11 Trillion Dollars in Debt and Counting
The International Currency Crisis Affecting the Global Economy
Currency crises are abound. In many states, they are brought about by a number of factors, mainly, poor economic policies by the government coupled with heavy borrowing. Another factor is “debt trap economics”, a strategy used by states like China or the U.S. to take advantage of underdeveloped or developing states in need of capital. The borrowing state is led into a vicious cycle of borrowing and re-borrowing on their initial loan payments because they are unable to afford the scheduled payments on the principal of the loan. On top of the original loan, interest rates are usually high and are in relatively short term. This results in a decline of value for the states currency. The devaluation of the currency has a negative effect on a state’s economy by destabilizing the exchange rates. This means that the revenues generated in domestic currency are no longer as valuable compared to the dollar. For example, currently, 39.39 Argentinian pesos equal one U.S. dollar. This forces the state to dig into the foreign reserves to stabilize the currency or in a worst-case scenario, ask the International Monetary Fund (IMF) for a loan.
The Bigger They Are, The Harder They Fall
With several currencies like the Turkish lira plunging to new depths, several emerging economies are beginning to buckle under pressure. What is happening to the lira however is not only restricted to Turkey. Several economies across South America like Argentina, Brazil and Chile are under immense pressure to avoid the fate of a free falling currency. Global credit levels especially U.S. dollar denominated debt is at an all time high.
As a formidable economic power with 466 billion dollars in external credit, Turkey had borrowed heavily to fund its construction initiatives and bolster the states infrastructure. Today, Turkey’s debt to Gross Domestic Product (GDP) ratio is nearly 53%. About 18% is in Euros and 78 % is in U.S. dollars. A third of the total debt is scheduled to be paid off or refinanced by 2019, yet over the years the debt severely increased due to the imprudent actions of President Erdoğan.
Paired with the criticism surrounding Ankara, foreign investment in the country stagnated and the lira steadily decreased in value. Subsequently the decline of the lira made the loans even more costly to pay off and also made imports and services more expensive. This in turn affected the trust of the financial community and further depreciated the domestic currency. Policy makers in Turkey secured external loans in foreign currencies to compensate. This cycle of currency debt is nothing new and during these difficult economic periods a state needs strong leadership. Unfortunately, in Turkey this occurred in early August 2018 when Erdoğan stepped in and inadvertently added fuel to the fire. This was the bi-product of self-inflicted legislation that contributed to the fall of the currency.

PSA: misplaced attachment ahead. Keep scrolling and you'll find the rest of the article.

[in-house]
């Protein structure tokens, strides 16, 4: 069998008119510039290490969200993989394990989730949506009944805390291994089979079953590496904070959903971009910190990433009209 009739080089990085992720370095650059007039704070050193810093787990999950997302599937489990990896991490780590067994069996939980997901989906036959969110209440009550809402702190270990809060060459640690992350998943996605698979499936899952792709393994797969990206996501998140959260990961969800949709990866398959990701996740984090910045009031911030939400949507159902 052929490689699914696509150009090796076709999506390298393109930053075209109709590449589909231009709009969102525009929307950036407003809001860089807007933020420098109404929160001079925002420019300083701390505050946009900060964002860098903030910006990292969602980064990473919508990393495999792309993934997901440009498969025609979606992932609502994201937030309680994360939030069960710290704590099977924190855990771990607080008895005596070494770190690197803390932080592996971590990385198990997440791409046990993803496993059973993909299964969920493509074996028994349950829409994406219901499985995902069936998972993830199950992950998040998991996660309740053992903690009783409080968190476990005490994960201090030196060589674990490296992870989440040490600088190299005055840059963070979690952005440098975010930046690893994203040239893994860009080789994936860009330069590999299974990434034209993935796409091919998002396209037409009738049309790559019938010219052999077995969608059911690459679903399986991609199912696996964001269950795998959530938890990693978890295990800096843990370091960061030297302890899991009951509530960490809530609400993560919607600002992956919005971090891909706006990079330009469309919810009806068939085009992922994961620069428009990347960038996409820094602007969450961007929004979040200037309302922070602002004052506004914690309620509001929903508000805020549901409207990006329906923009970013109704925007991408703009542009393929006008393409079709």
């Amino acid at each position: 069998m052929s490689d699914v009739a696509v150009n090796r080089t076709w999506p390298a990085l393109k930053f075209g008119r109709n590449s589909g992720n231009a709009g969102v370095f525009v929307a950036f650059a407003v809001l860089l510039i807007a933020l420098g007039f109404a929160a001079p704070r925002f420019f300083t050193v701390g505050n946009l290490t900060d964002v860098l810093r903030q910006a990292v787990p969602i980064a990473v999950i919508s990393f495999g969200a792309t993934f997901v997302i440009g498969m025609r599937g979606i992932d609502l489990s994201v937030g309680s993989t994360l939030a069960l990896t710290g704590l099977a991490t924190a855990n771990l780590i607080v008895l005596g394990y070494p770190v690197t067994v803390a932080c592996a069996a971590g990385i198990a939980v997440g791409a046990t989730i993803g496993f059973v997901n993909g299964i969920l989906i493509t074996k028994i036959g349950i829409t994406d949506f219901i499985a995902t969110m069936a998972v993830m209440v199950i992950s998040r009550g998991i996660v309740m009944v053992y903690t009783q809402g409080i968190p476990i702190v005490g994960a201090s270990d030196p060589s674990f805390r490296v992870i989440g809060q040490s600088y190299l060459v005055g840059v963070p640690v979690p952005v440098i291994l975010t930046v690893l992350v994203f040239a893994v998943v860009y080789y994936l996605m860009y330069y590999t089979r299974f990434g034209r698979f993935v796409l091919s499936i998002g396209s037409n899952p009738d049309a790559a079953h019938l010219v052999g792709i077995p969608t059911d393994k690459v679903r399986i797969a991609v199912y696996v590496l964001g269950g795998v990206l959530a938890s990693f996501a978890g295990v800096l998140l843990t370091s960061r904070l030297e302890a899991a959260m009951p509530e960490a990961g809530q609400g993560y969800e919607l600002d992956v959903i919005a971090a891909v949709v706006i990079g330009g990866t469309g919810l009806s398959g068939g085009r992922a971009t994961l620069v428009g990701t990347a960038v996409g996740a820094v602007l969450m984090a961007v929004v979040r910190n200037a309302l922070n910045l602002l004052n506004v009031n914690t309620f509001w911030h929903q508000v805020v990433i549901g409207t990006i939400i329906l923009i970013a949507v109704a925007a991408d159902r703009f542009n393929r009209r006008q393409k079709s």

When Erdoğan stepped in, the lira’s fall accelerated, and inflation skyrocketed into the double digits. The task of mitigating the inflation was taken on by the central bank. They had immediately promised to raise interest rates and pump as much liquidity into the system as necessary which allowed the lira to largely correct itself. The conditions that enabled the crisis are very much alive and well. In fact for Turkey, things will get worse before they get better as Washington is manufacturing newly imposed sanctions against Tehran. Many Turkish banks and firms have significant deals with their Iranian counterparts and are likely to face secondary sanctions.
These developments will further depreciate the lira, although Erdogan has wide range of economic and political options at his disposal to try and stabilize the currency most of the available measures have their own drawbacks to consider. For instance, raising interest rates is a good short-term solution, while placing capital controls as some internal officials have Suggested will greatly hamper the activity of the private sector. Another possible solution is the IMF whose bailout packages are codicillary in nature and often violate the sovereignty of a nation.
Opportunity or Trap?
Yet perhaps the most anticipated option is for Turkey to acquire new loans and investments from other nations. Qatar had already planned to invest 15 billion dollars in Turkey. Furthermore, China is looking to invest heavily in Ankara. Turkish and Chinese policymakers are working on the deal to issue Chinese-yuan denominated bonds for the first time in Turkey’s history. Moreover, as Turkish firms start to rely on Chinese funds, China’s state-owned companies will begin to expand into Turkey’s private and public sectors. This practice has been seen in Africa many times as it becomes a new strategy to “colonize” a state.